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There are good reasons for providing electronic payment systems to the less formal parts of the economy, for people who deserve better than cash.

As Professor Douglas McWilliams entertainingly described in his Gresham College lecture (14th February 2014) called “Prostitutes and software developers — A short history of the Italian black economy”, Italy decided to revise its GDP calculations back in 1987 in order to obtain membership of what is now the G8 by including estimates for its “black economy” in the figures. When these estimates were added, Italy’s GDP surpassed the UK’s and Italy was asked to make a greater contribution to the European Union! Oops. Anyway, to restore fair contributions, some years later, European Union statisticians revised their methodologies to treat the black economy equally in all EU countries and things like software and drug-dealing and prostitution were added to the figures in 1995.

In Diane Coyle’s excellent “GDP: A Brief but affectionate history”, she talks about this statistical revision and says that “the largely cash-based informal economy of moonlighting, avoiding taxes and regulations, but creating work and output, has been placed inside the production boundary”. So it’s measured, but the people in that economy are not contributing their fair share to the national piggy bank. We [the payments industry] don’t spend much time thinking about the black economy, but it’s an untapped market for electronic payments. Why? Well, yes, there’s a tax penalty to switching to electronic payments, but on the other hand dealing in cash is not always the optimum transactional solution. There are problems living in a cash economy.

When I went to a strip club where I could pay in Bitcoin, a dancer told me she had been tipped in Japanese and Pakistani currency in the past and had no idea what it was worth until she went to a money exchanger to cash it in. The latter wasn’t even worth changing for dollars.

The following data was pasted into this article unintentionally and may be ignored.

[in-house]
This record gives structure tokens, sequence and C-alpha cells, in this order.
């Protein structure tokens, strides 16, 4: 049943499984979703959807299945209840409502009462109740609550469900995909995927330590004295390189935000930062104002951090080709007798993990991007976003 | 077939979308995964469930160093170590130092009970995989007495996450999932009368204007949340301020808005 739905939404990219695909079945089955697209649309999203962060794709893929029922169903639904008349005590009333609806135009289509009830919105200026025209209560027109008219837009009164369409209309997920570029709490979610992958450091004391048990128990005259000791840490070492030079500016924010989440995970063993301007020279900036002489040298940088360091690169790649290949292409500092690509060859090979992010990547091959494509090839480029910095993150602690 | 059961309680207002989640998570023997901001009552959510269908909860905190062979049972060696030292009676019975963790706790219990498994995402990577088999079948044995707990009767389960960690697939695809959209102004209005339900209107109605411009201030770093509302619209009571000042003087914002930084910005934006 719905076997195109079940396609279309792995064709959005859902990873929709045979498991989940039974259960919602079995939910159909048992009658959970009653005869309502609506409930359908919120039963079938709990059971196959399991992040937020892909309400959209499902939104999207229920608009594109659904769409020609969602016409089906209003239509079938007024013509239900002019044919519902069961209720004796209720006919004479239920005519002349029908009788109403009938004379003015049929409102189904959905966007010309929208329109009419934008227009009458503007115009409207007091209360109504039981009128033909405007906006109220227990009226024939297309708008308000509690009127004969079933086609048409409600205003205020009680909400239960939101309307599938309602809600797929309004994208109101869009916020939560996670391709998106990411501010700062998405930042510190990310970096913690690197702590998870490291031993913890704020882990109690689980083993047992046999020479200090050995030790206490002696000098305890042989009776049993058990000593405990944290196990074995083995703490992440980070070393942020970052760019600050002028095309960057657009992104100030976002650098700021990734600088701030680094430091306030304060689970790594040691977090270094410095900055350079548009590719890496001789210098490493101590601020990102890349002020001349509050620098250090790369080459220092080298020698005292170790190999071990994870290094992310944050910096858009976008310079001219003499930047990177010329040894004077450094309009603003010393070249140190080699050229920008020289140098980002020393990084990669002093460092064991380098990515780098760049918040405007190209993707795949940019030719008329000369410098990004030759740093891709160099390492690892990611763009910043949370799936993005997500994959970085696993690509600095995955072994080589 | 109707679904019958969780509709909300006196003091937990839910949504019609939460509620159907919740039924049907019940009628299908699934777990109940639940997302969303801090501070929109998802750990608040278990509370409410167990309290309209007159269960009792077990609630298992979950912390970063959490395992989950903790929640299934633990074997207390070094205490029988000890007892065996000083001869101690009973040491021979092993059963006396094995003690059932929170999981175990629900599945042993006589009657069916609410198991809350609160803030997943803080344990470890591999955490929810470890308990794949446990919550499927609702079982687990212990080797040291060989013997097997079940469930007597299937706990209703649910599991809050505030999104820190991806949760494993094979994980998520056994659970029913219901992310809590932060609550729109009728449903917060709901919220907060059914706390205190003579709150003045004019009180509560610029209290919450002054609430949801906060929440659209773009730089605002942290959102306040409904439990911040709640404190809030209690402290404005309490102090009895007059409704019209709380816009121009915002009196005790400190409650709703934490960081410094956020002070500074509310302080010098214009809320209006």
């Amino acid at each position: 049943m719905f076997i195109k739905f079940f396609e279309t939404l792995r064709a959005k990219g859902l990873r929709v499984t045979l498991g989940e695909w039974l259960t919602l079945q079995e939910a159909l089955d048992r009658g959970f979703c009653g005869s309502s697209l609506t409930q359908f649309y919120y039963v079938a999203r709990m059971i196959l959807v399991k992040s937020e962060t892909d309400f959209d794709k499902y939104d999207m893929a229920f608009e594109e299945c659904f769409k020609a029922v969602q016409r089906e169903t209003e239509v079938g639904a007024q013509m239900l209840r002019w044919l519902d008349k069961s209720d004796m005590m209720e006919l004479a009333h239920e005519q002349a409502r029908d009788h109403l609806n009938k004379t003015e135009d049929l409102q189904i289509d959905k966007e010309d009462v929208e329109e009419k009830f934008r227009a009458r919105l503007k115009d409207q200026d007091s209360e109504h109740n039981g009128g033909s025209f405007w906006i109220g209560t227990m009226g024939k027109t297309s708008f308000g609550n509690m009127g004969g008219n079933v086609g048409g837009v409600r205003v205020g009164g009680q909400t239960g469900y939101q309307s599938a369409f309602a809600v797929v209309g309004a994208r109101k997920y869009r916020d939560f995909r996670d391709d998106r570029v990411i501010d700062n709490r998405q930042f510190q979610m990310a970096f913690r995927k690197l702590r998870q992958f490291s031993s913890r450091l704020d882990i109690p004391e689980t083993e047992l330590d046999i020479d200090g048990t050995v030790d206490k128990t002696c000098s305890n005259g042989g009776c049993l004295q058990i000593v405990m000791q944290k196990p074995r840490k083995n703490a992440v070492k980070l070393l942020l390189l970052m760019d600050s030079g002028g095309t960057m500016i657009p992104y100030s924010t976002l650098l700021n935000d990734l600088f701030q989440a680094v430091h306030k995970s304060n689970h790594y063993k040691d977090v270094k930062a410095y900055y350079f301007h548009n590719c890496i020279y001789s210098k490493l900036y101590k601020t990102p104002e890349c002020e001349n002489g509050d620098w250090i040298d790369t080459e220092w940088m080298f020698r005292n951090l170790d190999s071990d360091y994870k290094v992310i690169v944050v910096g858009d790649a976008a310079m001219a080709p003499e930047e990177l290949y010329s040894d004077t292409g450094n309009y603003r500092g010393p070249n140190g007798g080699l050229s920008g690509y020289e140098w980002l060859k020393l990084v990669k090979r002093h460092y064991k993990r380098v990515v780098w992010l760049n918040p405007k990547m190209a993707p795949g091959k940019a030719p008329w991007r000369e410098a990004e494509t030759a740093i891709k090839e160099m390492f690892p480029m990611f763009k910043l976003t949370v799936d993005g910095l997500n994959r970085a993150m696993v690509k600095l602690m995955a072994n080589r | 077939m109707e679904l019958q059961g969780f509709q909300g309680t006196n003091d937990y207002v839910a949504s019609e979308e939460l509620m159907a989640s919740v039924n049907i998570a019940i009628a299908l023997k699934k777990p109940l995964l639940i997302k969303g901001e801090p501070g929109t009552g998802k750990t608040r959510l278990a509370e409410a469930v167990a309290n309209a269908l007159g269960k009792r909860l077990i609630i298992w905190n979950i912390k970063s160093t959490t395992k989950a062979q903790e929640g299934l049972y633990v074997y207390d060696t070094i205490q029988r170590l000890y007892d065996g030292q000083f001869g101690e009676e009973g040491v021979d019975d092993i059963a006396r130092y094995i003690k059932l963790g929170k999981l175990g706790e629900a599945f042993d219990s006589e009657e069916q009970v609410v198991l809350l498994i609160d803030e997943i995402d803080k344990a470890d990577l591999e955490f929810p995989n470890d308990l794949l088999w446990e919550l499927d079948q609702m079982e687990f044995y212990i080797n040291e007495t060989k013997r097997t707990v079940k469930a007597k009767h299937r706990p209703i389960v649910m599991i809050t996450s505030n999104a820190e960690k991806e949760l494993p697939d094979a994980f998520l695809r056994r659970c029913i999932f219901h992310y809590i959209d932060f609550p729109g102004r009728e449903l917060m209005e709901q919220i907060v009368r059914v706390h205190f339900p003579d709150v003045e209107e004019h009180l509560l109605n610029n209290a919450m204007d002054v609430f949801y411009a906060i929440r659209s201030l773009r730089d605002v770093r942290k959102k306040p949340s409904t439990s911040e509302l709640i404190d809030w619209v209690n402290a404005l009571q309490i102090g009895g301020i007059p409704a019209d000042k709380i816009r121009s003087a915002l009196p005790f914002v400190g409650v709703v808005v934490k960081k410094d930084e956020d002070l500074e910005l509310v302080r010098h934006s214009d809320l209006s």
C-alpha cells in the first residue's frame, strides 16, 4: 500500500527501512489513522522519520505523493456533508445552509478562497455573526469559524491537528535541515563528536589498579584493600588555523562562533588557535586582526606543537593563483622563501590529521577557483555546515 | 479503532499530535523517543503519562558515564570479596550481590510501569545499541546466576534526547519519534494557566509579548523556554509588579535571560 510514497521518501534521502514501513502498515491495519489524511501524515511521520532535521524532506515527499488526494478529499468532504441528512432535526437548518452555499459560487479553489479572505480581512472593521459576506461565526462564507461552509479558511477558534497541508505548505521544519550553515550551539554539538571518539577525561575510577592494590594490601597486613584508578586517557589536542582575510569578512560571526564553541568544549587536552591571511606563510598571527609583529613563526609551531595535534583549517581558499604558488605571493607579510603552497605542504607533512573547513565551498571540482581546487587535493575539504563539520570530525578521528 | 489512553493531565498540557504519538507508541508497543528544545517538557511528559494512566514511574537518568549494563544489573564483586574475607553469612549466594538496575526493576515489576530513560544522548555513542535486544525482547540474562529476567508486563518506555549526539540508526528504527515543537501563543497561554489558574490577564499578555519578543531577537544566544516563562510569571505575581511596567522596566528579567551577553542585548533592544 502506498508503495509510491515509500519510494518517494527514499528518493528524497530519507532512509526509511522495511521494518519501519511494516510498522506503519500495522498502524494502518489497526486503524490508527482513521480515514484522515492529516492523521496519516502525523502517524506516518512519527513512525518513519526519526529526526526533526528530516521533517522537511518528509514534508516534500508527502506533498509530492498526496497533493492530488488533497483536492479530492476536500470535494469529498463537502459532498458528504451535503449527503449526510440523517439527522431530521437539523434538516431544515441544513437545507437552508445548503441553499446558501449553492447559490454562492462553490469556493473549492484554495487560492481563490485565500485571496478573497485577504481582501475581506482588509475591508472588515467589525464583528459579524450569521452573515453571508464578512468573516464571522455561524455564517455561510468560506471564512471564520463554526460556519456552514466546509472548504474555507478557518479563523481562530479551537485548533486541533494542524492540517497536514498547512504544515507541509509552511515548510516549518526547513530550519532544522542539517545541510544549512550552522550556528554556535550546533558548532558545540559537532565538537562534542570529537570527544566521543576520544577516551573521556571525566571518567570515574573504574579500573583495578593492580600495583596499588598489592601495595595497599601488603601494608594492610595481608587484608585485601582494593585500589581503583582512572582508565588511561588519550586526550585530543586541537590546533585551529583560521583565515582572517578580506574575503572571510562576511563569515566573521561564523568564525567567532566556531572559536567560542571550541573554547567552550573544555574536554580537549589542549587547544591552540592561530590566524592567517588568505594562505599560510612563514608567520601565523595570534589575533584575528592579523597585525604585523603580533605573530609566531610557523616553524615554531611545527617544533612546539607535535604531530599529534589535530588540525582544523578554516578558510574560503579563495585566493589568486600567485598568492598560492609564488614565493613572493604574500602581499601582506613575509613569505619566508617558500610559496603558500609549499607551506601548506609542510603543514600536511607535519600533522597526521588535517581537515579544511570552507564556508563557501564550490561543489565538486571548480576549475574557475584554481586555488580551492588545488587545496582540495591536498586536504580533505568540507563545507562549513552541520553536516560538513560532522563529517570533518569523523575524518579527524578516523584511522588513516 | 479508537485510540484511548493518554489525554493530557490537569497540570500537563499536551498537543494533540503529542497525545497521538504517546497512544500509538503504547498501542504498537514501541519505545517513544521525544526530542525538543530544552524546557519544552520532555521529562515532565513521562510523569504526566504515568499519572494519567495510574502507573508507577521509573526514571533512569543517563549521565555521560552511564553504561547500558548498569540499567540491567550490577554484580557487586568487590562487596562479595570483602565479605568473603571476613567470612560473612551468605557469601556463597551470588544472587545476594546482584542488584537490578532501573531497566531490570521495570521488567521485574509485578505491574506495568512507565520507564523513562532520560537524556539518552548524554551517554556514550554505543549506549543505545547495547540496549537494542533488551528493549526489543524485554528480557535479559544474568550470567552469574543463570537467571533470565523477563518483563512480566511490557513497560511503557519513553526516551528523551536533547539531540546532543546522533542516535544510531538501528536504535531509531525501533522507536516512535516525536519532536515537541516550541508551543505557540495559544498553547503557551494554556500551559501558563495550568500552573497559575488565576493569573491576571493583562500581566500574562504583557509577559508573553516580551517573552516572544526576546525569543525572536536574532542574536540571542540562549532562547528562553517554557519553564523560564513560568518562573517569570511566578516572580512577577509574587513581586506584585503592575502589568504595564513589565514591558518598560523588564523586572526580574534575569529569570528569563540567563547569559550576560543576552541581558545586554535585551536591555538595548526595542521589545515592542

[From 21 Things I Learned About Bitcoin Living On It A Second Time]

I was fascinated by this story about the weakness of cash in relation to Bitcoin and it reminded me of something I’d seen elsewhere about the relationship between cash and, and I hope readers of a gentle disposition won’t be offered by this phrase, “sex workers”. People who live on the margin get screwed by cash.

In the eastern Indian city of Calcutta, a non-governmental organisation has started a programme to help sex workers recognise fake currency given to them by clients,

[From BBC News – Teaching Indian sex workers to spot fake currency]

I can genuinely say in all of the impassioned rants against cash that I have made an industry gatherings, it had never occurred to me that one of its failings was that people would use counterfeits to defraud prostitutes. So another count is added to the prosecution charge sheet.

Prostitution is illegal in India, meaning the country’s estimated three million sex workers cannot complain to police if they are paid with fake notes. But a campaign group known as the Committee for Indomitable Women has now begun a training programme in Kolkata’s notorious Sonagachi red light zone, where an estimated 8,000 sex workers ply their trade.

[From Indian sex workers learn to spot counterfeit currency – InterAksyon.com]

Should I ever go to Calcutta, I swear I will go to meet the Committee for Indomitable Women and offer them my full support and a mobile POS. In a country where counterfeits are widespread, it is obviously the marginalised groups trapped in the cash economy who are the big losers. Fortunately, the Indian central bank has decided to help out a bit by withdrawing some of the most counterfeited notes.

Few months back, the Reserve Bank of India has clarified giving reason why pre-2005 are being removed from the system. The RBI had said, “Before 2005, the neighbouring countries had printed fake currency in large quantities”.

[From Post-2005 counterfeit notes enters Indian system before election, NIA increases surveillance : Highlights, News – India Today]

What’s my point? Well, we need to provide payment systems that deliver privacy (not anonymity) so that we can provide better alternatives to cash for people who live in the margins. They deserve better than cash.


  1. It’s not cash that hits the excluded, it’s regulation. A.k.a. exclusion. When they tried mPesa in South Africa, the banks made sure it was only for those with bank accounts. Result? It achieved minimal take-up. The greatest financial inclusion tool the world has seen in the last many decades was blocked by the selfish.

    Similar case story in Somaliland, where the regulator is complaining about mobile money denominated in USD…

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